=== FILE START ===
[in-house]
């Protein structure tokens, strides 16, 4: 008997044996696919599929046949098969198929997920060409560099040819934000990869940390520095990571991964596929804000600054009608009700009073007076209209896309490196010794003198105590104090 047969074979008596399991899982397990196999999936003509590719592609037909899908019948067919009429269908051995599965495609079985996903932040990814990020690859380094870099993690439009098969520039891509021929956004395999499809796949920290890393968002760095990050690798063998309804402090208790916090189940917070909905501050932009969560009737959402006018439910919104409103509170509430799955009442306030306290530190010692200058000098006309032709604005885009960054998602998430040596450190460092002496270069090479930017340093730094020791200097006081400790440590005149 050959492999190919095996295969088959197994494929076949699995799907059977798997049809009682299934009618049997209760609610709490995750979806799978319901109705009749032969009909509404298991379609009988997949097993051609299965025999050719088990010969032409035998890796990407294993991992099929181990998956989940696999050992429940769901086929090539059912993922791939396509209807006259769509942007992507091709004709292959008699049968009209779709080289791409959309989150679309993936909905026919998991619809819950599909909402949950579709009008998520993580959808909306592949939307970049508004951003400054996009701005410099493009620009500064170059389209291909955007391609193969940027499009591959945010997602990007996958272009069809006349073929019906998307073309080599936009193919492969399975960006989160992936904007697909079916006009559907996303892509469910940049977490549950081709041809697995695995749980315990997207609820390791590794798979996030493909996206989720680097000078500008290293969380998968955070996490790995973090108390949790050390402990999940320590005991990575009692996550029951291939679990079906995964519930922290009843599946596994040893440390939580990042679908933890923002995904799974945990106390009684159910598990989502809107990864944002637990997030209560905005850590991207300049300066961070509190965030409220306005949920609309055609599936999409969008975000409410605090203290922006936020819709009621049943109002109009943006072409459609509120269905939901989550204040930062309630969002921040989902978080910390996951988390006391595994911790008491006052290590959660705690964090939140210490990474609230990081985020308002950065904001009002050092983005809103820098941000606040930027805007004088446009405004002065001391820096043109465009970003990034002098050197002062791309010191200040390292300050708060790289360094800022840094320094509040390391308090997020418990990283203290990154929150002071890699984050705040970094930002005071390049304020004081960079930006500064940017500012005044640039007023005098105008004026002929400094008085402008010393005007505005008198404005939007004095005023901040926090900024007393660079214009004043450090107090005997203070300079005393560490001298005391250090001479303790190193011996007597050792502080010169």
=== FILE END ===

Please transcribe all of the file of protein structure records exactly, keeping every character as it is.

[in-house]
């Protein structure tokens, strides 16, 4: 008997044996696919599929046949098969198929997920060409560099040819934000990869940390520095990571991964596929804000600054009608009700009073007076209209896309490196010794003198105590104090 047969074979008596399991899982397990196999999936003509590719592609037909899908019948067919009429269908051995599965495609079985996903932040990814990020690859380094870099993690439009098969520039891509021929956004395999499809796949920290890393968002760095990050690798063998309804402090208790916090189940917070909905501050932009969560009737959402006018439910919104409103509170509430799955009442306030306290530190010692200058000098006309032709604005885009960054998602998430040596450190460092002496270069090479930017340093730094020791200097006081400790440590005149 050959492999190919095996295969088959197994494929076949699995799907059977798997049809009682299934009618049997209760609610709490995750979806799978319901109705009749032969009909509404298991379609009988997949097993051609299965025999050719088990010969032409035998890796990407294993991992099929181990998956989940696999050992429940769901086929090539059912993922791939396509209807006259769509942007992507091709004709292959008699049968009209779709080289791409959309989150679309993936909905026919998991619809819950599909909402949950579709009008998520993580959808909306592949939307970049508004951003400054996009701005410099493009620009500064170059389209291909955007391609193969940027499009591959945010997602990007996958272009069809006349073929019906998307073309080599936009193919492969399975960006989160992936904007697909079916006009559907996303892509469910940049977490549950081709041809697995695995749980315990997207609820390791590794798979996030493909996206989720680097000078500008290293969380998968955070996490790995973090108390949790050390402990999940320590005991990575009692996550029951291939679990079906995964519930922290009843599946596994040893440390939580990042679908933890923002995904799974945990106390009684159910598990989502809107990864944002637990997030209560905005850590991207300049300066961070509190965030409220306005949920609309055609599936999409969008975000409410605090203290922006936020819709009621049943109002109009943006072409459609509120269905939901989550204040930062309630969002921040989902978080910390996951988390006391595994911790008491006052290590959660705690964090939140210490990474609230990081985020308002950065904001009002050092983005809103820098941000606040930027805007004088446009405004002065001391820096043109465009970003990034002098050197002062791309010191200040390292300050708060790289360094800022840094320094509040390391308090997020418990990283203290990154929150002071890699984050705040970094930002005071390049304020004081960079930006500064940017500012005044640039007023005098105008004026002929400094008085402008010393005007505005008198404005939007004095005023901040926090900024007393660079214009004043450090107090005997203070300079005393560490001298005391250090001479303790190193011996007597050792502080010169």